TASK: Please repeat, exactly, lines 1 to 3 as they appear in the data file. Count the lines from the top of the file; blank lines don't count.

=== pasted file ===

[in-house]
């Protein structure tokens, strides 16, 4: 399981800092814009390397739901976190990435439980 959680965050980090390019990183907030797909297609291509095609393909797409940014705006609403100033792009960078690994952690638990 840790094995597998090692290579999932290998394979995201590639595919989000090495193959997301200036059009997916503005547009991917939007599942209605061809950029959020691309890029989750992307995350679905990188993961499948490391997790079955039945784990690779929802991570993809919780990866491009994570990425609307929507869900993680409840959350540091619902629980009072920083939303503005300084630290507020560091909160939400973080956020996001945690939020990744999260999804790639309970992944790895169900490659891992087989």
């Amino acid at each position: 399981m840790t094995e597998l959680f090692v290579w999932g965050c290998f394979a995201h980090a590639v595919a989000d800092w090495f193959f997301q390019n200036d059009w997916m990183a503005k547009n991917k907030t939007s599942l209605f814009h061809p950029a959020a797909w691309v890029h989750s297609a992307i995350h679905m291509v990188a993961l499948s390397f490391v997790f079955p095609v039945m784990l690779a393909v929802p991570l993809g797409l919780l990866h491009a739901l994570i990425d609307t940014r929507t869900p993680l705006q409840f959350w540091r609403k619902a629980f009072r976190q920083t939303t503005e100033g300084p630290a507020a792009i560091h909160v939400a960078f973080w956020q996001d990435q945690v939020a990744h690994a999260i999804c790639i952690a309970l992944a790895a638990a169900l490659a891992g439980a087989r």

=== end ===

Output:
[in-house]
């Protein structure tokens, strides 16, 4: 399981800092814009390397739901976190990435439980 959680965050980090390019990183907030797909297609291509095609393909797409940014705006609403100033792009960078690994952690638990 840790094995597998090692290579999932290998394979995201590639595919989000090495193959997301200036059009997916503005547009991917939007599942209605061809950029959020691309890029989750992307995350679905990188993961499948490391997790079955039945784990690779929802991570993809919780990866491009994570990425609307929507869900993680409840959350540091619902629980009072920083939303503005300084630290507020560091909160939400973080956020996001945690939020990744999260999804790639309970992944790895169900490659891992087989």
């Amino acid at each position: 399981m840790t094995e597998l959680f090692v290579w999932g965050c290998f394979a995201h980090a590639v595919a989000d800092w090495f193959f997301q390019n200036d059009w997916m990183a503005k547009n991917k907030t939007s599942l209605f814009h061809p950029a959020a797909w691309v890029h989750s297609a992307i995350h679905m291509v990188a993961l499948s390397f490391v997790f079955p095609v039945m784990l690779a393909v929802p991570l993809g797409l919780l990866h491009a739901l994570i990425d609307t940014r929507t869900p993680l705006q409840f959350w540091r609403k619902a629980f009072r976190q920083t939303t503005e100033g300084p630290a507020a792009i560091h909160v939400a960078f973080w956020q996001d990435q945690v939020a990744h690994a999260i999804c790639i952690a309970l992944a790895a638990a169900l490659a891992g439980a087989r």